Vegetables are good for you! Most people don’t eat enough of them. In a time where most of us have more time, shouldn’t we all learn how to prepare vegetables that are satisfying and flavorful? Maybe you disagree; if living on instant ramen and frozen pizza rolls make you happy, then do you! But I’m a hardcore veg-head, and I’ve been delving back into one of the best vegetable cookbooks of all-time: Power Vegetables by Peter Meehan and the editors of Lucky Peach (a hipster food magazine with a cult following that is sadly no longer in print-#RIPLuckyPeach).
Power Vegetables is packed with recipes that are self-described as “indubitably delicious” (wholeheartedly agree) and “mostly vegetarian, just like you” (how do they know?). Flip through the pages, and you’ll find recipes from famous chefs (like the daikon with XO sauce from Ivan Orkin) alongside family recipes graciously shared by Mom (Fran’s Stuffed Artichokes).
They begin with an ingredient checklist of sorts to help you cook through the book. It’s not entirely inclusive, but it’s an excellent start to a powerful pantry. You’ll use those ingredients in recipes for everything veggie, from dips to hearty main dishes. The book is cleverly composed. Several sections feature recipes that are from all over the world, yet wildly similar. Each page offers a little blurb or recipe description that is a joy to read; Power Vegetables is the type of cookbook you’ll want to read from cover-to-cover.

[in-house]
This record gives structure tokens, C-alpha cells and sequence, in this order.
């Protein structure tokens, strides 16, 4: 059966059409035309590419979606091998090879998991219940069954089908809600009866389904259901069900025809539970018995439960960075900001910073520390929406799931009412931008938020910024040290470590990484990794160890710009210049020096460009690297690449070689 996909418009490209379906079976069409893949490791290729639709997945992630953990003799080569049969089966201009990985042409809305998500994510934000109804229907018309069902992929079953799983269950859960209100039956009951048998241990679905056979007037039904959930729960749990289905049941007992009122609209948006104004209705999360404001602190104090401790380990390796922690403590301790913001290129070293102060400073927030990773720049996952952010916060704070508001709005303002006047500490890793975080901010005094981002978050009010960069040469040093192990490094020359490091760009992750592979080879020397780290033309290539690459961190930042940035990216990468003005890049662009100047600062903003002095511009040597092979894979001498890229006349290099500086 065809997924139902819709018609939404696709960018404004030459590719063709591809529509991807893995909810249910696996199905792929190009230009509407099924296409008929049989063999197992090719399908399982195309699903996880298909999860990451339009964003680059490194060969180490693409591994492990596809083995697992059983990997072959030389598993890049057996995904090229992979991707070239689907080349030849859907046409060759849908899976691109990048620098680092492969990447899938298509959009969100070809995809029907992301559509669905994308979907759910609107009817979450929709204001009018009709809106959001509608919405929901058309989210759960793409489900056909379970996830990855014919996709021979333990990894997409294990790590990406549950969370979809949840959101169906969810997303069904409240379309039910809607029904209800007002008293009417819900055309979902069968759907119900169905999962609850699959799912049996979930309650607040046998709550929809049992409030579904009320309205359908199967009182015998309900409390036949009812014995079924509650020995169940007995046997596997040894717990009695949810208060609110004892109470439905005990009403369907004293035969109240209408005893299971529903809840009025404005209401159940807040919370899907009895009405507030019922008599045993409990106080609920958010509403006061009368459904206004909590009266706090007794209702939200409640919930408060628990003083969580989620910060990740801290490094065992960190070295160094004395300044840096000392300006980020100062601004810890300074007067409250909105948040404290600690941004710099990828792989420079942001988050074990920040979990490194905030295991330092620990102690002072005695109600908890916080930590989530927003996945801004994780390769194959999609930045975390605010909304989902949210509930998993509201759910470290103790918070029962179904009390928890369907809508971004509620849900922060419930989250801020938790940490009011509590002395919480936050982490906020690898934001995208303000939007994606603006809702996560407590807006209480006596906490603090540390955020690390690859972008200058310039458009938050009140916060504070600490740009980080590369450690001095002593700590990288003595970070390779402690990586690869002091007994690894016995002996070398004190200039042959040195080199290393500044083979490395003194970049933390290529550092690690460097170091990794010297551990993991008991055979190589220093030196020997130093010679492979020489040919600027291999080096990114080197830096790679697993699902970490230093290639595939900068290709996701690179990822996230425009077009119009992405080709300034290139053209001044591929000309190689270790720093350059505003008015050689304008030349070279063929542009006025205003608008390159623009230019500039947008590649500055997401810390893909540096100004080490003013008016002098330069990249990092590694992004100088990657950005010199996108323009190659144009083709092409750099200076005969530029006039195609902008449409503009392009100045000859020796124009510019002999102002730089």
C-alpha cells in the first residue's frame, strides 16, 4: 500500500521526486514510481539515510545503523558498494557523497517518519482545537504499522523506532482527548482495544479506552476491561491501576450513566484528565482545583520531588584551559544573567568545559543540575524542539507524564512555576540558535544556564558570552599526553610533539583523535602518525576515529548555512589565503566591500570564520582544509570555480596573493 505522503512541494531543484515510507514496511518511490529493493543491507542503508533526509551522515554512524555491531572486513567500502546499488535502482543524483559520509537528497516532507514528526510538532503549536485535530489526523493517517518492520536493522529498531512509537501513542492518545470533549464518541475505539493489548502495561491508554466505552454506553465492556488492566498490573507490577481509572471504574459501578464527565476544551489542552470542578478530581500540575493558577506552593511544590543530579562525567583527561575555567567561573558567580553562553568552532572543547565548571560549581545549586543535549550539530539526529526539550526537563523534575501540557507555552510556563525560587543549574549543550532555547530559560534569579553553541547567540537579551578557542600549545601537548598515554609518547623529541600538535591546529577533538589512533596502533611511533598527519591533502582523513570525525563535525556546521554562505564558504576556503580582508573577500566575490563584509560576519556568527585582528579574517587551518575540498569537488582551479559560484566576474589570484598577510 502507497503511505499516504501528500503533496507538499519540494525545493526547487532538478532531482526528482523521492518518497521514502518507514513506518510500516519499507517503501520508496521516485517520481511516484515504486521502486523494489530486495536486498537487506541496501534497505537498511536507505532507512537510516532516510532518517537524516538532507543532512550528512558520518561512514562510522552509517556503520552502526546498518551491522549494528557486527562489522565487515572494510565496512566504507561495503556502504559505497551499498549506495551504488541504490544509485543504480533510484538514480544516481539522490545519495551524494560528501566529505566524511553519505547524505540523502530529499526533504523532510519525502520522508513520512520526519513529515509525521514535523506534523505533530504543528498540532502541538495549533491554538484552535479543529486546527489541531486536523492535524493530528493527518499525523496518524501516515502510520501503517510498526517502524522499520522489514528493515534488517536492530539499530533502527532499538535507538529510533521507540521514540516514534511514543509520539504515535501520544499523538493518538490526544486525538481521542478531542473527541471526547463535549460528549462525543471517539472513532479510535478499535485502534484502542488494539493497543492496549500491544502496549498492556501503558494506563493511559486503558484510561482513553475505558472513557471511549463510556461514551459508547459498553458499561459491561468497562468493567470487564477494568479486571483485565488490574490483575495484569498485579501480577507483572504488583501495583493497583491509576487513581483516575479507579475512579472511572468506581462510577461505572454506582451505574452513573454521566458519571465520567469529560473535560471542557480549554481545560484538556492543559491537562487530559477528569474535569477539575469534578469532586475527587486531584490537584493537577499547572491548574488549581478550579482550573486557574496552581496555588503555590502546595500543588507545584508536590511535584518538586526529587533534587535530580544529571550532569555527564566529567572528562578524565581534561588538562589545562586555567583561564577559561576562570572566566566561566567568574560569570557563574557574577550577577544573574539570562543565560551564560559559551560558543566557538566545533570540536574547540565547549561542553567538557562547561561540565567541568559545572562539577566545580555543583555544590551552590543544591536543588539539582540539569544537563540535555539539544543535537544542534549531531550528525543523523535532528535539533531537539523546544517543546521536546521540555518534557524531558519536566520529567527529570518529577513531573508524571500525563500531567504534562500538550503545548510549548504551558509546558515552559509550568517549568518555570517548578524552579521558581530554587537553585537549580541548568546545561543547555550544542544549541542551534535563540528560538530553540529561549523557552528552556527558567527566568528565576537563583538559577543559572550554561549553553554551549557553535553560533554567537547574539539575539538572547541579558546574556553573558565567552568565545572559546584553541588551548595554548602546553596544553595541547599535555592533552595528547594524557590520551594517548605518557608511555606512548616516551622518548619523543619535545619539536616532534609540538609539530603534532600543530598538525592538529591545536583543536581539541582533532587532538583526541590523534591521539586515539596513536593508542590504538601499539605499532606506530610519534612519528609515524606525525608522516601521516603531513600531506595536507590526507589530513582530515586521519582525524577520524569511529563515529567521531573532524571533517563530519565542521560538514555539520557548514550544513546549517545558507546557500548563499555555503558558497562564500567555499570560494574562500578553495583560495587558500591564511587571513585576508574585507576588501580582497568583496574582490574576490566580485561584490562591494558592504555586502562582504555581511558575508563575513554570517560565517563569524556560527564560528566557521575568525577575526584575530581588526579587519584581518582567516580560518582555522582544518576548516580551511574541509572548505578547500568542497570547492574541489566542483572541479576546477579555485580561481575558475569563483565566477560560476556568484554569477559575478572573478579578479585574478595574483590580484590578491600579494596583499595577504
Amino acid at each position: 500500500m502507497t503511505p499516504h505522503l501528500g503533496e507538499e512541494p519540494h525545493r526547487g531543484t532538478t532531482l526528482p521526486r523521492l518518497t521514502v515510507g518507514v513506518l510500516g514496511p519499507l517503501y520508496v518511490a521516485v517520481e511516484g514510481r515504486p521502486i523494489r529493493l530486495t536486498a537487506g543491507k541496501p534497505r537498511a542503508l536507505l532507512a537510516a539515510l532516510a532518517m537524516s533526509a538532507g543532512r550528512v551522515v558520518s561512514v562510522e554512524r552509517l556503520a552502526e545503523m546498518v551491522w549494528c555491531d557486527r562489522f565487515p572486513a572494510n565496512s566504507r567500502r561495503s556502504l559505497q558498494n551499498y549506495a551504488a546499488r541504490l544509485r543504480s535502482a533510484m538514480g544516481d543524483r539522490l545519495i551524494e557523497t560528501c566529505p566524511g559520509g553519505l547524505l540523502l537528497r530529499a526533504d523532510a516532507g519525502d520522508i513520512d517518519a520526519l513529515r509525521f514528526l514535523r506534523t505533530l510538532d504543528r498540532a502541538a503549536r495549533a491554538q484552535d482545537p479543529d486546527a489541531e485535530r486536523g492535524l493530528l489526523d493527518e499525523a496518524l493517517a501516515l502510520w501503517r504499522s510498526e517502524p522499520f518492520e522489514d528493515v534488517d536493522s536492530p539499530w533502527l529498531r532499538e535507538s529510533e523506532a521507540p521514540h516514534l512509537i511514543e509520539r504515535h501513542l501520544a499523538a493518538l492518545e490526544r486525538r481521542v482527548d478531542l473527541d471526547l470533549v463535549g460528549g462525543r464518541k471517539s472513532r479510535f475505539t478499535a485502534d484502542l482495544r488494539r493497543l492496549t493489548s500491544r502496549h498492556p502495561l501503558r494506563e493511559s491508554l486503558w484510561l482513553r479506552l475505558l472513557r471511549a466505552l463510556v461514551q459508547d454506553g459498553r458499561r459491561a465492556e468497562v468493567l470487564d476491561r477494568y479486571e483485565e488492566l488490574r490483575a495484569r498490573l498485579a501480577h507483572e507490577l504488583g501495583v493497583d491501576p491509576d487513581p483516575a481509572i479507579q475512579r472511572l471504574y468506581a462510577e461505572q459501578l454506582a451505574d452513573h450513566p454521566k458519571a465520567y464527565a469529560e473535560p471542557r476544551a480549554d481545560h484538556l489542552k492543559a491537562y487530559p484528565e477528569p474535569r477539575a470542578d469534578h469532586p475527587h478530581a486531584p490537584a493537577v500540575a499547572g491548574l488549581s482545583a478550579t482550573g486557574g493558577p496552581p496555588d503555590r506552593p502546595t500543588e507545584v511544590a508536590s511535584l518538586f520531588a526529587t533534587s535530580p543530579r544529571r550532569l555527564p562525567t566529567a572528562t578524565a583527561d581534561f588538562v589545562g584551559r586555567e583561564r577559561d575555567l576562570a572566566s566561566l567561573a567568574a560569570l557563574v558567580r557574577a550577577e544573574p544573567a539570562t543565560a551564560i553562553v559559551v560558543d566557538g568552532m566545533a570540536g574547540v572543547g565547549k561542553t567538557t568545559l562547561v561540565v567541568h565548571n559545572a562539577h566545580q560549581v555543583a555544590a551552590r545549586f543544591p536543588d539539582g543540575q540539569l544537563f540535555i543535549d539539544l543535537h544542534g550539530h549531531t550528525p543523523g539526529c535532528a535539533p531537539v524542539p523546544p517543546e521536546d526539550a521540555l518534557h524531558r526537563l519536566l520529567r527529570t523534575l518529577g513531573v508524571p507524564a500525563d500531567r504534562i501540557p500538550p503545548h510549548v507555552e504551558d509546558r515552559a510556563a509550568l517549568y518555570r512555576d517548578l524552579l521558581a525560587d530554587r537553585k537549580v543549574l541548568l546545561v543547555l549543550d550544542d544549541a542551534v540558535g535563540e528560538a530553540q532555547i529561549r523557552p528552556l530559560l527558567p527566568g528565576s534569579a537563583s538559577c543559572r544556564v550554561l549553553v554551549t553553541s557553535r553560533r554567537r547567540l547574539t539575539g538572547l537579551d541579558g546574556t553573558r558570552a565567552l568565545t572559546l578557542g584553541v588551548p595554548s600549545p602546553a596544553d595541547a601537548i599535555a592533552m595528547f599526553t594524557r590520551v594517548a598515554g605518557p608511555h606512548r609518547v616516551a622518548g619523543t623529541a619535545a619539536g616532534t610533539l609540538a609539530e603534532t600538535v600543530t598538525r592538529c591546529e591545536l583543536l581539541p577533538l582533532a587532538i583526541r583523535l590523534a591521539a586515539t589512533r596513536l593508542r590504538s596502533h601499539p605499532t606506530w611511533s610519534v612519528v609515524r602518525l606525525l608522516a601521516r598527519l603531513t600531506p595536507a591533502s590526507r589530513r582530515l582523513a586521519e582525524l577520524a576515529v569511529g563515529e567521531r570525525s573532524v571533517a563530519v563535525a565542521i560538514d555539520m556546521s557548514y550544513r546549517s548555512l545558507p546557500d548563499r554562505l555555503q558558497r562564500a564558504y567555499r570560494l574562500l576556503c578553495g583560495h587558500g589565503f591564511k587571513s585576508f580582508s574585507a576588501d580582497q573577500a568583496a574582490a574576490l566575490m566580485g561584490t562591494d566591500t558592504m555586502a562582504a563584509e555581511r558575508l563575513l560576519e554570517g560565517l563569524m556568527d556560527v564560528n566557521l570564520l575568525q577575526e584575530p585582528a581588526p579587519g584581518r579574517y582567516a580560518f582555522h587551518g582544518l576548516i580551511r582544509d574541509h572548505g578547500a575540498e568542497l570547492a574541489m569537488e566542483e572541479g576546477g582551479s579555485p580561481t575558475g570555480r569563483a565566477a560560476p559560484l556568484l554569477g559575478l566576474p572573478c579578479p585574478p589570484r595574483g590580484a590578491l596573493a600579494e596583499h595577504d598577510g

I recently made Julia’s Peanut Butter Collards, which were rich and creamy and not weird at all despite the strange-sounding amalgamation of flavors. Spooned over toasted bits of homemade sourdough and drizzled with hot honey, these collards are most definitely a powerful vegetable.
A favorite of mine is the Grilled Cabbage with Banana Blossom Dressing. The dressing is a luxurious blend of coconut milk, red curry paste, lime juice & fish sauce. This spicy, pungent concoction is poured over charred wedges of cabbage and topped with cilantro, roasted peanuts, sliced chiles, and crispy fried onions. A powerhouse of flavor, and a power vegetable indeed.
This book is not new; PV was released in 2016, and I’ve been cooking from its pages for the last three years. I’m always delighted by the results, and I still have plenty of new recipes to try. You can still grab a copy of Power Vegetables for around $5 on eBay. It’s worth every penny.